According to 2015 statistics from the CDC, 3.6% of the global population has a generalized anxiety disorder.
“Generalized Anxiety Disorder (GAD) is characterized by persistent and excessive worry about a number of different things. People with GAD may anticipate disaster and may be overly concerned about money, health, family, work, or other issues. Individuals with GAD find it difficult to control their worry. They may worry more than seems warranted about actual events or may expect the worst even when there is no apparent reason for concern.” (1)
Surprisingly, generalized anxiety diagnoses have been increasing in the West, even though western countries are categorized as first-world.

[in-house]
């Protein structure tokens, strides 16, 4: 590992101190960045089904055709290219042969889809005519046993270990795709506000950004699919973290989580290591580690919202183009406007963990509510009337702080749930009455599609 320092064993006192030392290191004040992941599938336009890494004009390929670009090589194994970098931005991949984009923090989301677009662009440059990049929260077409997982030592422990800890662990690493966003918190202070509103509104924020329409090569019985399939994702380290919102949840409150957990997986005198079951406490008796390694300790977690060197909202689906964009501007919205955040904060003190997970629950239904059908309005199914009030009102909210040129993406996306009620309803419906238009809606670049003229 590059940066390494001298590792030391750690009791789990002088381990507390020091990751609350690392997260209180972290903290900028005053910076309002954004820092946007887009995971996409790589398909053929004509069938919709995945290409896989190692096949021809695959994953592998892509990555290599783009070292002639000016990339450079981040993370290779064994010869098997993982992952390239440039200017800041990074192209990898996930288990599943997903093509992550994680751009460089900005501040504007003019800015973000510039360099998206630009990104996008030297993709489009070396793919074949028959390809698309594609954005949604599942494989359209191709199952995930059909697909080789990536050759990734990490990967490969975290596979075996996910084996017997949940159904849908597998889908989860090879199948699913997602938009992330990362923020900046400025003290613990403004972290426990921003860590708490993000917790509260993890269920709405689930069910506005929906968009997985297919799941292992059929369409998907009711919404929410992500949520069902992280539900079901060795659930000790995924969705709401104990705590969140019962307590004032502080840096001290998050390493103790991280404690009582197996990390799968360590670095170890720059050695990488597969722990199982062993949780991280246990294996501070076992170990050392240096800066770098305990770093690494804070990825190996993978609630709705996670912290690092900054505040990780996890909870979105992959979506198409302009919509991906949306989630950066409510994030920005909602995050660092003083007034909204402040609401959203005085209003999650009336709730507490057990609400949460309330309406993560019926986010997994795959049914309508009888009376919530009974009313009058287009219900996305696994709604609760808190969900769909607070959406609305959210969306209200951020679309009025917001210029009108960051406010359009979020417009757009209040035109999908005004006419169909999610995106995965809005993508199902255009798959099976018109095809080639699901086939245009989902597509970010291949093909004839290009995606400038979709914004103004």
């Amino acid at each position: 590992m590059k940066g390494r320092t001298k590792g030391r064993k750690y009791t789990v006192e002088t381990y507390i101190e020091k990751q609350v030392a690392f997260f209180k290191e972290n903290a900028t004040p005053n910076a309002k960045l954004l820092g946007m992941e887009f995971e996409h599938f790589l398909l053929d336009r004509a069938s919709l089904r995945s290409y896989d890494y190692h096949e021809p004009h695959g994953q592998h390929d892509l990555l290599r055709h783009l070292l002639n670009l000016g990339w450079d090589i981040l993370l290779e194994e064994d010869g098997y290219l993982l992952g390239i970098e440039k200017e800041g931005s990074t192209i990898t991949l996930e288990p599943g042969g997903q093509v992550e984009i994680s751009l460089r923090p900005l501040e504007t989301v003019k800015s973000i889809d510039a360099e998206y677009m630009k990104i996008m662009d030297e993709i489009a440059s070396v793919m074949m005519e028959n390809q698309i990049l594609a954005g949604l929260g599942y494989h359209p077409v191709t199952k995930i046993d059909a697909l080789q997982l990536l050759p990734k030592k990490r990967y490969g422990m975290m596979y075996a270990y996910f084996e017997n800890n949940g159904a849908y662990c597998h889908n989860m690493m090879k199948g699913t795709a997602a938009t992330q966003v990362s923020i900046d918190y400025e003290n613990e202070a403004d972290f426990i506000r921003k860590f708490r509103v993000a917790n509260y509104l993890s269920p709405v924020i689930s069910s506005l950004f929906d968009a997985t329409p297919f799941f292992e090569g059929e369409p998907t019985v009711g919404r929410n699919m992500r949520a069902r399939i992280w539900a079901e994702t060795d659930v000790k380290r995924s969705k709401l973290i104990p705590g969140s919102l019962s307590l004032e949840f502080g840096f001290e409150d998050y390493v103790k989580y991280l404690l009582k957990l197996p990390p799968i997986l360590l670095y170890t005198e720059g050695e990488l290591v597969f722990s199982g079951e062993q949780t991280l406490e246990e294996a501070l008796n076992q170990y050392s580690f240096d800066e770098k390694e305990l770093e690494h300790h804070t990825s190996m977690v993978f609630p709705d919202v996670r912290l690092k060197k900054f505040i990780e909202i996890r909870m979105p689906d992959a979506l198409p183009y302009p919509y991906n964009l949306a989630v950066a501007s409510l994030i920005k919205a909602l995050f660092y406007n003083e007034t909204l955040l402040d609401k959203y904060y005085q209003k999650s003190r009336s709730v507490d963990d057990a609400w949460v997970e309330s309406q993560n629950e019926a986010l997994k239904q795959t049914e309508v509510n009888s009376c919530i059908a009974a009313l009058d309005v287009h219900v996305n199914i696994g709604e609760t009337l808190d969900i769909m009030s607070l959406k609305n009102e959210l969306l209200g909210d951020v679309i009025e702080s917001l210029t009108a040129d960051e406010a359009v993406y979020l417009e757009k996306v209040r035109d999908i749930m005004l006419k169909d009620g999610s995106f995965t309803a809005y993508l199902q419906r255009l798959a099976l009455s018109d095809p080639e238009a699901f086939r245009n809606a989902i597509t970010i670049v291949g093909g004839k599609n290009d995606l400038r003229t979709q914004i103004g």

A common misconception is that countries with lower socioeconomic statuses would have higher anxiety rates, however a large study published in the JAMA Psychiatry found that “The disorder is especially common and impairing in high-income countries despite a negative association between GAD and socioeconomic status within countries.” (2)
While there is no direct understanding (only speculations) as to why the West has increasing anxiety rates, an uptick in studies analyzing the harmful effects of a Western diet may have something to prove.